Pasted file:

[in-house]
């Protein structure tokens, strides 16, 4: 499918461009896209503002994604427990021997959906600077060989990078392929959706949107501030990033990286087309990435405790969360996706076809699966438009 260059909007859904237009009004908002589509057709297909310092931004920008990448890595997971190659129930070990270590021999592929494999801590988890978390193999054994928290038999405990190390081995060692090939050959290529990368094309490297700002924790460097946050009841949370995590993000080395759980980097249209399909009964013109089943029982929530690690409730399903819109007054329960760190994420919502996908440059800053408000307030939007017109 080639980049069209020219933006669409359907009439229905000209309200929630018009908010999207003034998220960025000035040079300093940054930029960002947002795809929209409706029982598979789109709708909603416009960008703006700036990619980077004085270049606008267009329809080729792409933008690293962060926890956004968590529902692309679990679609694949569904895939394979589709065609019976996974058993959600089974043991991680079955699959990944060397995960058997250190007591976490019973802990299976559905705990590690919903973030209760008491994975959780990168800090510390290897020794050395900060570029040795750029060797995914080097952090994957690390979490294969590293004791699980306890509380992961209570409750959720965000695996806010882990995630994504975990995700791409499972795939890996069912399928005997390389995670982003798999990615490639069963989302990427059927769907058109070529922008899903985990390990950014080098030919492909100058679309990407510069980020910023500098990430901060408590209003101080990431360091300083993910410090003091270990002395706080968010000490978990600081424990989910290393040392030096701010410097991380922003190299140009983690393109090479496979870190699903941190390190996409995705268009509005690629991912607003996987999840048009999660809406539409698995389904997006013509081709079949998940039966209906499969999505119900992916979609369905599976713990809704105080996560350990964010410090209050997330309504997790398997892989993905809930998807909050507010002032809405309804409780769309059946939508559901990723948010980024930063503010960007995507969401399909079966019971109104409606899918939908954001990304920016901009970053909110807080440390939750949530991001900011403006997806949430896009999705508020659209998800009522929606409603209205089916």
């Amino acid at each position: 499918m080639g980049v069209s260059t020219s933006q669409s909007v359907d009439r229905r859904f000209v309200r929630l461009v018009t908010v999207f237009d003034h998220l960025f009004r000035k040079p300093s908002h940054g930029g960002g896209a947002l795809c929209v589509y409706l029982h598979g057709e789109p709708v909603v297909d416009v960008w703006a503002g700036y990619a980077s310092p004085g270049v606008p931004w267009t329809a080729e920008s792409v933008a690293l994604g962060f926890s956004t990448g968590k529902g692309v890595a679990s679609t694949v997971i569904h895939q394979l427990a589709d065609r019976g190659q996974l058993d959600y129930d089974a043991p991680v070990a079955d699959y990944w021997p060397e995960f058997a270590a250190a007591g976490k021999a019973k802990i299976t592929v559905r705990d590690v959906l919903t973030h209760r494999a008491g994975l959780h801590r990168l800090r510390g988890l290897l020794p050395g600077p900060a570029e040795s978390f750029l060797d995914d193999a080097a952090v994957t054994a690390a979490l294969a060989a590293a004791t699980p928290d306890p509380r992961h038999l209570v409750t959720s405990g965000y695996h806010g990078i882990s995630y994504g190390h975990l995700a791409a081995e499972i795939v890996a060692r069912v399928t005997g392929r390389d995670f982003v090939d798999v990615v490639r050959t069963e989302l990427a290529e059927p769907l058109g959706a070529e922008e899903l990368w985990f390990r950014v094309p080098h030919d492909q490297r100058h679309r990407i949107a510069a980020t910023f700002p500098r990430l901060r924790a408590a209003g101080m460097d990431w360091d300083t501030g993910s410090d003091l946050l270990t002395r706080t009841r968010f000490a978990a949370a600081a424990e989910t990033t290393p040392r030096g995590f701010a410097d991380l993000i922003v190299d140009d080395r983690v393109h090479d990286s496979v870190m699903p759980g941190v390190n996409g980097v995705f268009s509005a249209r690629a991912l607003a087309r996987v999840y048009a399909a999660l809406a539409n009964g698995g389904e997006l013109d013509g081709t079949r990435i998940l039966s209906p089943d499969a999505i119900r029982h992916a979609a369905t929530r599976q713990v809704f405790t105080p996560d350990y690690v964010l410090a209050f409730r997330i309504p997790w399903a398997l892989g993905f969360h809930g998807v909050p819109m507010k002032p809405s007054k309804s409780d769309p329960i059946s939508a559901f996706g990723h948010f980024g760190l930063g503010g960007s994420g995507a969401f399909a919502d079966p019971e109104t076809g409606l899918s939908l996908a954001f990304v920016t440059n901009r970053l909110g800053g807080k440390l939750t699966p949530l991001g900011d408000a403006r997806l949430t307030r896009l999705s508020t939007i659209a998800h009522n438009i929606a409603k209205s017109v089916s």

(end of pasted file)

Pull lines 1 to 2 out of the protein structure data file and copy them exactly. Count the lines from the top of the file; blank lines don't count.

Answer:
[in-house]
């Protein structure tokens, strides 16, 4: 499918461009896209503002994604427990021997959906600077060989990078392929959706949107501030990033990286087309990435405790969360996706076809699966438009 260059909007859904237009009004908002589509057709297909310092931004920008990448890595997971190659129930070990270590021999592929494999801590988890978390193999054994928290038999405990190390081995060692090939050959290529990368094309490297700002924790460097946050009841949370995590993000080395759980980097249209399909009964013109089943029982929530690690409730399903819109007054329960760190994420919502996908440059800053408000307030939007017109 080639980049069209020219933006669409359907009439229905000209309200929630018009908010999207003034998220960025000035040079300093940054930029960002947002795809929209409706029982598979789109709708909603416009960008703006700036990619980077004085270049606008267009329809080729792409933008690293962060926890956004968590529902692309679990679609694949569904895939394979589709065609019976996974058993959600089974043991991680079955699959990944060397995960058997250190007591976490019973802990299976559905705990590690919903973030209760008491994975959780990168800090510390290897020794050395900060570029040795750029060797995914080097952090994957690390979490294969590293004791699980306890509380992961209570409750959720965000695996806010882990995630994504975990995700791409499972795939890996069912399928005997390389995670982003798999990615490639069963989302990427059927769907058109070529922008899903985990390990950014080098030919492909100058679309990407510069980020910023500098990430901060408590209003101080990431360091300083993910410090003091270990002395706080968010000490978990600081424990989910290393040392030096701010410097991380922003190299140009983690393109090479496979870190699903941190390190996409995705268009509005690629991912607003996987999840048009999660809406539409698995389904997006013509081709079949998940039966209906499969999505119900992916979609369905599976713990809704105080996560350990964010410090209050997330309504997790398997892989993905809930998807909050507010002032809405309804409780769309059946939508559901990723948010980024930063503010960007995507969401399909079966019971109104409606899918939908954001990304920016901009970053909110807080440390939750949530991001900011403006997806949430896009999705508020659209998800009522929606409603209205089916």